Researchers from North Carolina State University and the University of Eastern Finland have developed new “sensing skin” technology designed to serve as an early warning system for concrete structures, allowing authorities to respond quickly to damage in everything from nuclear facilities to bridges.
“The idea is to identify problems quickly so that they can be addressed before they become big problems and – in the case of some critical infrastructure – so that public safety measures can be implemented,” Pour-Ghaz says.
The skin is an electrically conductive coat of paint that can be applied to new or existing structures. The paint can incorporate any number of conductive materials, such as copper, making it relatively inexpensive.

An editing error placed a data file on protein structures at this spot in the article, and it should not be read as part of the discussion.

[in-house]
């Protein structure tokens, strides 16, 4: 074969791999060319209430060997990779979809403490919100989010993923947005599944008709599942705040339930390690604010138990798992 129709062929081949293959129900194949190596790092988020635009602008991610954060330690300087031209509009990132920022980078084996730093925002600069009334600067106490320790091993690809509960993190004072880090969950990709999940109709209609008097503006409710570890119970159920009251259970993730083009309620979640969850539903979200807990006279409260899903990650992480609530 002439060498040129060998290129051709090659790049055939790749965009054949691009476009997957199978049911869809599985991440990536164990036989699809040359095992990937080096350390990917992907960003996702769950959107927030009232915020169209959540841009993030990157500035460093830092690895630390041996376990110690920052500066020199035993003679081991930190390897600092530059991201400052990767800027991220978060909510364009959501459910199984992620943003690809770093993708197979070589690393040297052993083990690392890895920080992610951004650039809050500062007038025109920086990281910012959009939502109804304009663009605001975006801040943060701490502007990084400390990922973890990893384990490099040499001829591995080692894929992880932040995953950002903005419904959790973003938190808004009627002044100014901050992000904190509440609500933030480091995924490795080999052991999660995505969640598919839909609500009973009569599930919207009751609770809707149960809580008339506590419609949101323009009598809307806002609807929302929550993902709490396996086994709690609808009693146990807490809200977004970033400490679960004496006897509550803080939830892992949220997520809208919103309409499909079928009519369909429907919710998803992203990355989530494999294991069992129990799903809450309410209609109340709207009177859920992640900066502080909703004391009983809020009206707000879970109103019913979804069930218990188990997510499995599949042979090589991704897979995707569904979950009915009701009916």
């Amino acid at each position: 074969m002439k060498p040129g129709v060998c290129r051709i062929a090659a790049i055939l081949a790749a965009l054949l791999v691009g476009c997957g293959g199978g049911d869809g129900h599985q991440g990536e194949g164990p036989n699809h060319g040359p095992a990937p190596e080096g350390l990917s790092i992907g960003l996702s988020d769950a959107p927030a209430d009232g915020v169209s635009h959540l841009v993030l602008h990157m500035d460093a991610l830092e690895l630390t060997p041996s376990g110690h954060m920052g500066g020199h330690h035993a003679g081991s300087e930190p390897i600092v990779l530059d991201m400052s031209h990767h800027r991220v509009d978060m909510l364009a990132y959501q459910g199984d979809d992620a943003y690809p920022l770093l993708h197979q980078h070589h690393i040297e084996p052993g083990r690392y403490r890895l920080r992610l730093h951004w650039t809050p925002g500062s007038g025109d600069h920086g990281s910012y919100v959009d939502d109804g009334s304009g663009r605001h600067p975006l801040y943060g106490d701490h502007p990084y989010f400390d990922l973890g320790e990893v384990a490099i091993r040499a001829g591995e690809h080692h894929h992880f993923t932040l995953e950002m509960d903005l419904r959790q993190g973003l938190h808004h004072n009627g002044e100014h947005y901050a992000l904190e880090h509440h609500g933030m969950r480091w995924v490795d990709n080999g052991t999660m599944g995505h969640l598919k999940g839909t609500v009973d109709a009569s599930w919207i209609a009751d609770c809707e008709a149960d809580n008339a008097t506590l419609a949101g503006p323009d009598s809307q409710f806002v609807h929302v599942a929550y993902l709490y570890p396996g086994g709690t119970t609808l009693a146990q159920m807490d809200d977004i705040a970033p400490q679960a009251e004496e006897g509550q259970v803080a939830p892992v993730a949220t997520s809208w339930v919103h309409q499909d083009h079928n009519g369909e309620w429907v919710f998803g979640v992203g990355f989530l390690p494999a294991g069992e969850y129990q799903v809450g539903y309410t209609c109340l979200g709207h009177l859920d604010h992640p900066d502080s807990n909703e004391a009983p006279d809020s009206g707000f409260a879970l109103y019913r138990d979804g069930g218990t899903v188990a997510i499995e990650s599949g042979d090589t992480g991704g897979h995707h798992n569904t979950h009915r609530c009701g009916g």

Electrodes are applied around the perimeter of a structure. The sensing skin is then painted onto the structure, over the electrodes. A computer program then runs a small current between two of the electrodes at a time, cycling through a number of possible electrode combinations.
Every time the current runs between two electrodes, a computer monitors and records the electrical potential at all of the electrodes on the structure. This data is then used to calculate the sensing skin’s spatially distributed electrical conductivity. If the skin’s conductivity decreases, that means the structure has cracked or been otherwise damaged.
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